Lawrie Returns to NCBiotech Western Office as Carroll Takes New EcoDev Post

RESEARCH TRIANGLE PARK & ASHEVILLE, N.C.--Jonathon Lawrie, Ph.D., has re-joined the North Carolina Biotechnology Center as executive director of the Western Office in Asheville, as a result of Dale Carroll’s decision to leave the post to become CEO of a newly formed regional economic development organization. Lawrie returns to the NCBiotech office he led from 2011 to 2012, after serving a stint as CEO of a small biotech company. Carroll, meanwhile, is taking the helm of the newly formed Appalachian EB5 Regional Center, a new job creation, economic development and capital access program that will serve 79 counties in Western North Carolina and Eastern Tennessee.


The EB5 Center, headquartered at Biltmore Park in Asheville, is one of the newest such centers across the country using a program established by Congress to attract foreign investment to the United States from carefully screened high-net-worth individuals around the world. Their investments must be tied to U.S. job-creation projects.

The Appalachian EB5 Regional Center will work collaboratively with other organizations on economic development priorities initially within 29 counties in Western North Carolina and 50 counties in Eastern Tennessee – primarily in rural communities and in the metropolitan areas of Asheville, Winston-Salem, Chattanooga, Cleveland, Johnson City, Knoxville and Morristown.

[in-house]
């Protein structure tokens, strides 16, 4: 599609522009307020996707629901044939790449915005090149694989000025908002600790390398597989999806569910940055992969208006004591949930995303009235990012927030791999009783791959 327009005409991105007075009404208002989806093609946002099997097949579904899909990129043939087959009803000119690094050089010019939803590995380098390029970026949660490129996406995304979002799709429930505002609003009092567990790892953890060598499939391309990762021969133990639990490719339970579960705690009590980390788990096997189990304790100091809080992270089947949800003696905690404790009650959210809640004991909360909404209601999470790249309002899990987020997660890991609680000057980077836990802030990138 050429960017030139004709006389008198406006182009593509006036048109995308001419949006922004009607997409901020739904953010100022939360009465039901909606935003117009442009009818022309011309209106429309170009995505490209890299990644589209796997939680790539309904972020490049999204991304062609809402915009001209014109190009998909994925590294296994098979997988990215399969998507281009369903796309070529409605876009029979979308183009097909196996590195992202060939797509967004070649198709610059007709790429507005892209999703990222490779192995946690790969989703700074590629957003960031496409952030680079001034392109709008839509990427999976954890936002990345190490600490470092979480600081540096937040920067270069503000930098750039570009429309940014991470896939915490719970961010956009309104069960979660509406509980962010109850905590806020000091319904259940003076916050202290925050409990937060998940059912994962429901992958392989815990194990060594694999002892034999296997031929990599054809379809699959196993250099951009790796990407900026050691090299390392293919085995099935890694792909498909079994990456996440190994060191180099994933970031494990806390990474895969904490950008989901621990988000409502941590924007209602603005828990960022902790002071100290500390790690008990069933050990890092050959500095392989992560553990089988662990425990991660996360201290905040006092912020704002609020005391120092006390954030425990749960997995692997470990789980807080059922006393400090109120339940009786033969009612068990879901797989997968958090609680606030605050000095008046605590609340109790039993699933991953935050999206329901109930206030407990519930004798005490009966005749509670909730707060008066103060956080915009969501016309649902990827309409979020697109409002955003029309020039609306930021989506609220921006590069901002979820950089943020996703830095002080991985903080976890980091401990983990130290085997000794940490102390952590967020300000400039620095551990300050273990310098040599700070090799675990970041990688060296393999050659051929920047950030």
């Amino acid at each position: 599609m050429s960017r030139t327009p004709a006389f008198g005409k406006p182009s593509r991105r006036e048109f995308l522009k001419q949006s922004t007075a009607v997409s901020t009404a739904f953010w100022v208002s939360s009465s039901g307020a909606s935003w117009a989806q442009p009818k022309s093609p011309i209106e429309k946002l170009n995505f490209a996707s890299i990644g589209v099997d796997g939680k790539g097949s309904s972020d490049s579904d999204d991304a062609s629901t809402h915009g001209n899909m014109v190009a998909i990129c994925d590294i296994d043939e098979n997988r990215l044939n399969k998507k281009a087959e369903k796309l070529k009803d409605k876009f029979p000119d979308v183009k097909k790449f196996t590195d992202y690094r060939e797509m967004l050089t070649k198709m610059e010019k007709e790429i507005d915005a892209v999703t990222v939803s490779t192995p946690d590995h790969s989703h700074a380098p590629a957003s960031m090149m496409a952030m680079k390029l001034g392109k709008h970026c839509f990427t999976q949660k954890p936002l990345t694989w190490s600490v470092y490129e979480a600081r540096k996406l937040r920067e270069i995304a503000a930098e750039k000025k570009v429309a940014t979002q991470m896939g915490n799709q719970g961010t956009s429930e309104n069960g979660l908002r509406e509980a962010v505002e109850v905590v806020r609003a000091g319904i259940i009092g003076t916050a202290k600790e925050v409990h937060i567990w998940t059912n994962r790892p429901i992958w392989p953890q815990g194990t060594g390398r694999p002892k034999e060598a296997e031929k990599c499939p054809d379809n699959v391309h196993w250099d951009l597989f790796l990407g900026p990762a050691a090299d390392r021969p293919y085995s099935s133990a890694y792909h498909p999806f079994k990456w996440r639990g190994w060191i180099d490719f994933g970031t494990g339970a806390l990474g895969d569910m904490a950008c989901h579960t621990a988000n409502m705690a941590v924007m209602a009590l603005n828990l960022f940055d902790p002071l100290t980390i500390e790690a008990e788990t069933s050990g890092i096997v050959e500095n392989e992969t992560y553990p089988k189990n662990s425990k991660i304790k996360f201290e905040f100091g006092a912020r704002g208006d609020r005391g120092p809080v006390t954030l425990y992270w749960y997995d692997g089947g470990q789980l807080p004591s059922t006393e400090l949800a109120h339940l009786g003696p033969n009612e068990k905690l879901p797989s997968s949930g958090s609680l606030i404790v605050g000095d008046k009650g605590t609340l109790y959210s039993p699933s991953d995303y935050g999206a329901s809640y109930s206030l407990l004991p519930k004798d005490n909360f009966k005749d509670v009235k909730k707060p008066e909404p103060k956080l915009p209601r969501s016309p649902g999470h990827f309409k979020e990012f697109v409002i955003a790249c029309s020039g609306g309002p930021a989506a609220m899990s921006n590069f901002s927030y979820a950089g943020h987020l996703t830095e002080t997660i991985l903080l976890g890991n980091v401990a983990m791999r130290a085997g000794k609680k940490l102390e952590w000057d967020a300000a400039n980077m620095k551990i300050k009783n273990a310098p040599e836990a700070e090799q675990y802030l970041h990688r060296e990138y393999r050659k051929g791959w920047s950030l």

Before Lawrie initially came to NCBiotech in 2011, he’d been assistant professor at the Western Carolina University College of Business’s Center for Entrepreneurship and Innovation. His career has spanned economic development, academia, R&D and management at major pharmaceutical companies as well as co-founding or heading several biotechnology companies.

A native of Michigan, Lawrie earned a bachelor’s degree in biology from the University of California, Irvine, and graduate degrees in microbiology and immunology from the University of Washington, Seattle.

Lawrie said he’s “delighted” to return to NCBiotech. “Western North Carolina’s craft brewing fame is spreading around the world, and fermentation is one of the earliest applications of biotech. I look forward to rolling up my sleeves again with our many NCBiotech partners, including Dale Carroll, as we continue to create unique new life science jobs in the region using the tools of biotechnology and our renowned ingenuity in concert with our amazing biodiversity.”

Carroll said his work with NCBiotech “has been one of the highlights of my economic development career. We continue to see quality growth of the life sciences sector across the region, including expansions by large established companies and the launch of smaller early-stage enterprises."

Mark Phillips, vice president of Statewide Operations for NCBiotech, said North Carolina is fortunate to have both Carroll and Lawrie partnering with other state and regional leaders to bring new jobs and opportunities to the western part of the state.

"We continue to see quality growth of the life sciences sector across the region,” Phillips said, “including expansions by large established companies like Greer Labs in Lenoir and the launch of smaller early-stage enterprises like f(x) Immune Company in Asheville."

Copyright © 2014, NCTechNews. North Carolina technology news on NCTechNews, reporting the business of life sciences and innovation. Published by Innovative Public Relations, Inc., a Research Triangle, North Carolina based publicity and branding consultancy. David Menzies, President. www.innovativepublicrelations.com.